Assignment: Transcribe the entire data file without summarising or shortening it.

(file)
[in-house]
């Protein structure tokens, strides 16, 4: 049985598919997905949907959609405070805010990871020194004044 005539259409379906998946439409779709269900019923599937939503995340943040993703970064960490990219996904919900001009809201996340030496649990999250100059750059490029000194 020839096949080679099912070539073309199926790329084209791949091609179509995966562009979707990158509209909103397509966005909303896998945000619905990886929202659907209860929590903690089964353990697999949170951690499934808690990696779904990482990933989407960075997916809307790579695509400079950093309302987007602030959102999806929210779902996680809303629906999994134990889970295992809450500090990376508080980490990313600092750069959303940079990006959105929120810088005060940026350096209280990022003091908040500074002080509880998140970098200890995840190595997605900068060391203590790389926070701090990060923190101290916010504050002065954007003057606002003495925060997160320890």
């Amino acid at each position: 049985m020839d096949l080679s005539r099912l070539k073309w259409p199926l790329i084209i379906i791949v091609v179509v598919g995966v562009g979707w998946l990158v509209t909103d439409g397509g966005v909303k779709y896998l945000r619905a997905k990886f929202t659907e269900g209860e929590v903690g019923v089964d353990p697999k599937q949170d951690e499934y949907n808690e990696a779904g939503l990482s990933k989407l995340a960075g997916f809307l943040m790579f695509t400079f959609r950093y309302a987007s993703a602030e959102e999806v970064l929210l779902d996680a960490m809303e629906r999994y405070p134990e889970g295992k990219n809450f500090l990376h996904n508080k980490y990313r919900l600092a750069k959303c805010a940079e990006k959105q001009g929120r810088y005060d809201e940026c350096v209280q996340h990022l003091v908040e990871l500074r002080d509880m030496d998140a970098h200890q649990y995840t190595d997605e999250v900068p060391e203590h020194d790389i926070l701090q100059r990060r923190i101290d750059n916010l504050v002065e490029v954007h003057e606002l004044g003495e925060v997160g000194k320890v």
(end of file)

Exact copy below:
[in-house]
């Protein structure tokens, strides 16, 4: 049985598919997905949907959609405070805010990871020194004044 005539259409379906998946439409779709269900019923599937939503995340943040993703970064960490990219996904919900001009809201996340030496649990999250100059750059490029000194 020839096949080679099912070539073309199926790329084209791949091609179509995966562009979707990158509209909103397509966005909303896998945000619905990886929202659907209860929590903690089964353990697999949170951690499934808690990696779904990482990933989407960075997916809307790579695509400079950093309302987007602030959102999806929210779902996680809303629906999994134990889970295992809450500090990376508080980490990313600092750069959303940079990006959105929120810088005060940026350096209280990022003091908040500074002080509880998140970098200890995840190595997605900068060391203590790389926070701090990060923190101290916010504050002065954007003057606002003495925060997160320890």
């Amino acid at each position: 049985m020839d096949l080679s005539r099912l070539k073309w259409p199926l790329i084209i379906i791949v091609v179509v598919g995966v562009g979707w998946l990158v509209t909103d439409g397509g966005v909303k779709y896998l945000r619905a997905k990886f929202t659907e269900g209860e929590v903690g019923v089964d353990p697999k599937q949170d951690e499934y949907n808690e990696a779904g939503l990482s990933k989407l995340a960075g997916f809307l943040m790579f695509t400079f959609r950093y309302a987007s993703a602030e959102e999806v970064l929210l779902d996680a960490m809303e629906r999994y405070p134990e889970g295992k990219n809450f500090l990376h996904n508080k980490y990313r919900l600092a750069k959303c805010a940079e990006k959105q001009g929120r810088y005060d809201e940026c350096v209280q996340h990022l003091v908040e990871l500074r002080d509880m030496d998140a970098h200890q649990y995840t190595d997605e999250v900068p060391e203590h020194d790389i926070l701090q100059r990060r923190i101290d750059n916010l504050v002065e490029v954007h003057e606002l004044g003495e925060v997160g000194k320890v």